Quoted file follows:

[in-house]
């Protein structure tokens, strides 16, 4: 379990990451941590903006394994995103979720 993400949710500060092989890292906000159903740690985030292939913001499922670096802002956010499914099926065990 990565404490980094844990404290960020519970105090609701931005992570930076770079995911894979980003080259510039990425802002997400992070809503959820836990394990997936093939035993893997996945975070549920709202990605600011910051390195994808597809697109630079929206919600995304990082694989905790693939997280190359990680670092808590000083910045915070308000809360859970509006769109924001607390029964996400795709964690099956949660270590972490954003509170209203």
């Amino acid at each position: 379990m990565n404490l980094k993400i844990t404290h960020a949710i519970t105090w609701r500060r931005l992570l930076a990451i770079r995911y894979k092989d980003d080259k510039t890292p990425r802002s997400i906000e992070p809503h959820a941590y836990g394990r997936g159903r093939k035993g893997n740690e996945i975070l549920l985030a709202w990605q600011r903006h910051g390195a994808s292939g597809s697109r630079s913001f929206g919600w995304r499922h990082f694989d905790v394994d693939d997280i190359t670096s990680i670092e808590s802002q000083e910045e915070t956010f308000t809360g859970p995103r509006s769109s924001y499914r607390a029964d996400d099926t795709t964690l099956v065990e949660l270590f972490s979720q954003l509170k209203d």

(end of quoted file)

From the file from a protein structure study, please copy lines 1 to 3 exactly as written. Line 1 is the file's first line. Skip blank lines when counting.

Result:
[in-house]
């Protein structure tokens, strides 16, 4: 379990990451941590903006394994995103979720 993400949710500060092989890292906000159903740690985030292939913001499922670096802002956010499914099926065990 990565404490980094844990404290960020519970105090609701931005992570930076770079995911894979980003080259510039990425802002997400992070809503959820836990394990997936093939035993893997996945975070549920709202990605600011910051390195994808597809697109630079929206919600995304990082694989905790693939997280190359990680670092808590000083910045915070308000809360859970509006769109924001607390029964996400795709964690099956949660270590972490954003509170209203």
């Amino acid at each position: 379990m990565n404490l980094k993400i844990t404290h960020a949710i519970t105090w609701r500060r931005l992570l930076a990451i770079r995911y894979k092989d980003d080259k510039t890292p990425r802002s997400i906000e992070p809503h959820a941590y836990g394990r997936g159903r093939k035993g893997n740690e996945i975070l549920l985030a709202w990605q600011r903006h910051g390195a994808s292939g597809s697109r630079s913001f929206g919600w995304r499922h990082f694989d905790v394994d693939d997280i190359t670096s990680i670092e808590s802002q000083e910045e915070t956010f308000t809360g859970p995103r509006s769109s924001y499914r607390a029964d996400d099926t795709t964690l099956v065990e949660l270590f972490s979720q954003l509170k209203d």